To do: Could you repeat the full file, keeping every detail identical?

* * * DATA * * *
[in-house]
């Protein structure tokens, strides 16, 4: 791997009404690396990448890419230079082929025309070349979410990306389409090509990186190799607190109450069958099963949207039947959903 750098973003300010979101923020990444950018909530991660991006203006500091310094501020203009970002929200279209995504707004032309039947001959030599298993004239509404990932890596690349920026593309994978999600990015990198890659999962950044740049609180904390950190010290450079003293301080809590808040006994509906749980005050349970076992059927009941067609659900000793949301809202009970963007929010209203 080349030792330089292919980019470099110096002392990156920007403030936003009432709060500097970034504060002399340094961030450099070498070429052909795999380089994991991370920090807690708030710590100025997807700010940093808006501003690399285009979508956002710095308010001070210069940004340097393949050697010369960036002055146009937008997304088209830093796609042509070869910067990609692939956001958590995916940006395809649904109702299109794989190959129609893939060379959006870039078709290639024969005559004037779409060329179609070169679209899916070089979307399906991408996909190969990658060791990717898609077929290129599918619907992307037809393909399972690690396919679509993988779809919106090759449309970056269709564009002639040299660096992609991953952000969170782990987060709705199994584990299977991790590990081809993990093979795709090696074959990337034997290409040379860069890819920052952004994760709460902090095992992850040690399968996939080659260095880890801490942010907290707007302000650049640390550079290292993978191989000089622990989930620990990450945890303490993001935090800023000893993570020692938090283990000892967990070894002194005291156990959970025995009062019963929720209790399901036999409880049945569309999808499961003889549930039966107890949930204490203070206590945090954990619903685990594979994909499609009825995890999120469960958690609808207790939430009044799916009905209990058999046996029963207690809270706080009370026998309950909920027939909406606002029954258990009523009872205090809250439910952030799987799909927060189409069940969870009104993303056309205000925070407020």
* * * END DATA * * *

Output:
[in-house]
């Protein structure tokens, strides 16, 4: 791997009404690396990448890419230079082929025309070349979410990306389409090509990186190799607190109450069958099963949207039947959903 750098973003300010979101923020990444950018909530991660991006203006500091310094501020203009970002929200279209995504707004032309039947001959030599298993004239509404990932890596690349920026593309994978999600990015990198890659999962950044740049609180904390950190010290450079003293301080809590808040006994509906749980005050349970076992059927009941067609659900000793949301809202009970963007929010209203 080349030792330089292919980019470099110096002392990156920007403030936003009432709060500097970034504060002399340094961030450099070498070429052909795999380089994991991370920090807690708030710590100025997807700010940093808006501003690399285009979508956002710095308010001070210069940004340097393949050697010369960036002055146009937008997304088209830093796609042509070869910067990609692939956001958590995916940006395809649904109702299109794989190959129609893939060379959006870039078709290639024969005559004037779409060329179609070169679209899916070089979307399906991408996909190969990658060791990717898609077929290129599918619907992307037809393909399972690690396919679509993988779809919106090759449309970056269709564009002639040299660096992609991953952000969170782990987060709705199994584990299977991790590990081809993990093979795709090696074959990337034997290409040379860069890819920052952004994760709460902090095992992850040690399968996939080659260095880890801490942010907290707007302000650049640390550079290292993978191989000089622990989930620990990450945890303490993001935090800023000893993570020692938090283990000892967990070894002194005291156990959970025995009062019963929720209790399901036999409880049945569309999808499961003889549930039966107890949930204490203070206590945090954990619903685990594979994909499609009825995890999120469960958690609808207790939430009044799916009905209990058999046996029963207690809270706080009370026998309950909920027939909406606002029954258990009523009872205090809250439910952030799987799909927060189409069940969870009104993303056309205000925070407020």